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Thumbnail of Luther Crowell (source)
Luther Crowell
(7 Sep 1840 - 16 Sep 1903)

American inventor whose best-known invention is a machine for making the square-bottomed paper bag. He obtained over 280 patents in his lifetime. His first patent was for an Aerial Machine.

Luther Childs Crowell

The Cape Cod Inventor of the Square-Bottom Paper Bag Machine...
...And A Lot More!

Although the plastic grocery bag has upstaged them for now, the square-bottom paper grocery bag has been around well over a century. Compact fluorescent light bulbs are replacing the incandescent bulb. Each of those four objects had an inventor. Can you name one of them?

Nope, not Thomas Edison—he only perfected a practical construction and manufacturing process for the incandescent light bulb that had been invented before him by the Englishman, Joseph Swan. It was at a lecture in Newcastle upon Tyne on 18 Dec 1878 that Swan first publicly displayed his lamp, but he had been working on his idea since 1850, when Edison was merely a three-year old tot.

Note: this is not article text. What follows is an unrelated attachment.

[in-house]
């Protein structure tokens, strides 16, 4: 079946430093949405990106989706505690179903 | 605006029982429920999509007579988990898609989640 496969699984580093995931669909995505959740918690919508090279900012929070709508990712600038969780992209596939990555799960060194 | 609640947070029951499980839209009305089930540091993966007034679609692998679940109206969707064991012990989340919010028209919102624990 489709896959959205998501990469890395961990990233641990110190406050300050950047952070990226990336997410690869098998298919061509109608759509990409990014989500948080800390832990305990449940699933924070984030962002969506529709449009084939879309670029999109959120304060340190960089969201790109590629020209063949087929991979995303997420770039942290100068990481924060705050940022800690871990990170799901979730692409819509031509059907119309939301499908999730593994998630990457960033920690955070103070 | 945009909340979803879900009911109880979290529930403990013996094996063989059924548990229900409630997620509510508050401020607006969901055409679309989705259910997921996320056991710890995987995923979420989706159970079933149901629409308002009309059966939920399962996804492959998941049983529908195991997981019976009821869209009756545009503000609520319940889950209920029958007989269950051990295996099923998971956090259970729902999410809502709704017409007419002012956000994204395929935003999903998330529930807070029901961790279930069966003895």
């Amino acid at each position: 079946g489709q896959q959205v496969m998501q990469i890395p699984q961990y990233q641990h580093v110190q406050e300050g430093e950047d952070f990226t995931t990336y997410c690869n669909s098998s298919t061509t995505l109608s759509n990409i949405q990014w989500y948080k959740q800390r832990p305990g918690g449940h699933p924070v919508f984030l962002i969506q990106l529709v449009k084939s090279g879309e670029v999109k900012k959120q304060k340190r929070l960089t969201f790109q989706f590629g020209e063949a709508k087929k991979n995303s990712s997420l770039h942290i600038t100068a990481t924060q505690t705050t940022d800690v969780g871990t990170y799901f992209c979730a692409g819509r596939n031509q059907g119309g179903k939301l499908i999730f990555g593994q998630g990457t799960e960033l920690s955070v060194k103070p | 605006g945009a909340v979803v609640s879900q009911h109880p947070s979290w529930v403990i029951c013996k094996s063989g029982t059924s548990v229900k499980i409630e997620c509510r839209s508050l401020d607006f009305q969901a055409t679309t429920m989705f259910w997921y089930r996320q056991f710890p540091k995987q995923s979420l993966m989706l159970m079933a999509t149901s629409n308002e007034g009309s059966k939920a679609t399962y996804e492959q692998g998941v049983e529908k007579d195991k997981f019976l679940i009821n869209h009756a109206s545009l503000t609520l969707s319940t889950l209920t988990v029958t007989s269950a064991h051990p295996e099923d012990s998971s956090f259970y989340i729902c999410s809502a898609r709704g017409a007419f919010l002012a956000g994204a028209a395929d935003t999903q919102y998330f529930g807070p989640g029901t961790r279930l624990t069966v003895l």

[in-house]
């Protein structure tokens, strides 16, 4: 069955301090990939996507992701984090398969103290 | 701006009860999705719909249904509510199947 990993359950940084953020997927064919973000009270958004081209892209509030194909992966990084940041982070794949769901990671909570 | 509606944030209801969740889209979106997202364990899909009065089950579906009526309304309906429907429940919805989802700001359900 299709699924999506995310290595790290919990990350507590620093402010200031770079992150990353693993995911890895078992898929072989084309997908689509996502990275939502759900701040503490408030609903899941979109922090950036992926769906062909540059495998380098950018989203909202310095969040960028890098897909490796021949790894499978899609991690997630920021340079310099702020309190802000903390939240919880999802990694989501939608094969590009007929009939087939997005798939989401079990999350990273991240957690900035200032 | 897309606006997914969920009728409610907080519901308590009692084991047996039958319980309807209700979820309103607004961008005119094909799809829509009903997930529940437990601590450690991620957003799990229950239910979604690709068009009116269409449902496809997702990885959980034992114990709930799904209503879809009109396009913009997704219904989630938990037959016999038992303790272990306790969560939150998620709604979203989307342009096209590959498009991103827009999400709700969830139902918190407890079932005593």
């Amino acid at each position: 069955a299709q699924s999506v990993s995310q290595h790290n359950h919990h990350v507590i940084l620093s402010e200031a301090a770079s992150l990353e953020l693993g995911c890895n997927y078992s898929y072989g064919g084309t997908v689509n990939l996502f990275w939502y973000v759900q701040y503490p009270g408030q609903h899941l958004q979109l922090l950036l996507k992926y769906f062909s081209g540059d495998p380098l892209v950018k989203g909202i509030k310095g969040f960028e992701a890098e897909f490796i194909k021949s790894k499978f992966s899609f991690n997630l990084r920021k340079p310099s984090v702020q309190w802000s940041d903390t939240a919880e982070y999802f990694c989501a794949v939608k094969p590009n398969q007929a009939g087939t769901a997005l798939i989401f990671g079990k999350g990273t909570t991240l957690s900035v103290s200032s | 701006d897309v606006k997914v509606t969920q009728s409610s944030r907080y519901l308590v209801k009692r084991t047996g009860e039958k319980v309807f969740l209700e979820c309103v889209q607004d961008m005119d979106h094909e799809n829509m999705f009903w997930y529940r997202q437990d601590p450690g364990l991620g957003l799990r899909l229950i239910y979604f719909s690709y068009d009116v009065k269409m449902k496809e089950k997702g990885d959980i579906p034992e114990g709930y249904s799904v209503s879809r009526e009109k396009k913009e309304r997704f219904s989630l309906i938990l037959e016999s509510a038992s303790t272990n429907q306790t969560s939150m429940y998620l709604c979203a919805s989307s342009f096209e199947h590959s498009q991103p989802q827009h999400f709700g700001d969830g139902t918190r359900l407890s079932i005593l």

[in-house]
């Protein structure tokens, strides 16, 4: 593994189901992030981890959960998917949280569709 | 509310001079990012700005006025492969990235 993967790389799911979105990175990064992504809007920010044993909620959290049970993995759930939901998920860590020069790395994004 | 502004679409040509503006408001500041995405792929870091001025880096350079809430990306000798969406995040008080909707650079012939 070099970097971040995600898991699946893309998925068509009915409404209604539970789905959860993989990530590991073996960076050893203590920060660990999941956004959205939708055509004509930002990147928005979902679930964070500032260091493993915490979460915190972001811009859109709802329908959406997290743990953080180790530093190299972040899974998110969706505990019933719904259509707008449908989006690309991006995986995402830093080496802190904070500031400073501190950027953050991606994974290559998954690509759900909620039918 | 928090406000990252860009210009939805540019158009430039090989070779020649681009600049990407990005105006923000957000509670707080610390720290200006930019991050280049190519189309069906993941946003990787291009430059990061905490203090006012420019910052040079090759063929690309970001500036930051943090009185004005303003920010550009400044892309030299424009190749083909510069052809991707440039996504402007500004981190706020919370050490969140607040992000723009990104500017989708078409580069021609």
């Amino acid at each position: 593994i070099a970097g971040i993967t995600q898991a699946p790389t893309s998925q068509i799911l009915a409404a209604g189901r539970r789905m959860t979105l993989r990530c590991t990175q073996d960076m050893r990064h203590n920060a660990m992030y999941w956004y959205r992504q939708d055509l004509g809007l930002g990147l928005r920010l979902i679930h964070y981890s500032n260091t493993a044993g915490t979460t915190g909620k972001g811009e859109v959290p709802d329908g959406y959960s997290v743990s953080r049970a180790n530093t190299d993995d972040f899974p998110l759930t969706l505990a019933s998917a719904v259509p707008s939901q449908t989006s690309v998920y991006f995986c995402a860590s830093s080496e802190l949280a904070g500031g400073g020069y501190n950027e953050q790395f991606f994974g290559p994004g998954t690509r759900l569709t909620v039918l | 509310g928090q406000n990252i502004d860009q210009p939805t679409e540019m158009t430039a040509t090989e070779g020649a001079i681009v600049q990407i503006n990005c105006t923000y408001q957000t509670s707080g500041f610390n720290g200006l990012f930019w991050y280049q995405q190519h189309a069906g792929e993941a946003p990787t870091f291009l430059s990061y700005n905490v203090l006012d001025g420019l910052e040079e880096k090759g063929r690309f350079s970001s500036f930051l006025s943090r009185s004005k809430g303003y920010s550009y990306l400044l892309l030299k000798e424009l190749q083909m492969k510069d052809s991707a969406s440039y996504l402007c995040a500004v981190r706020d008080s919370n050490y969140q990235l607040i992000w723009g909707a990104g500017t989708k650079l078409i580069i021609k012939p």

Edison’s patent for his version of the light bulb was issued on 27 Jan 1880. He also perfected self-promotion, so his name remains well-known today. The U.S. patent for the square-bottom paper bag manufacturing machinery was issued eight years earlier, on 20 Feb 1872 to Luther Childs Crowell. Although his name is somewhat remembered mostly around his home town in Cape Cod, Crowell is not a household name, even though his product is.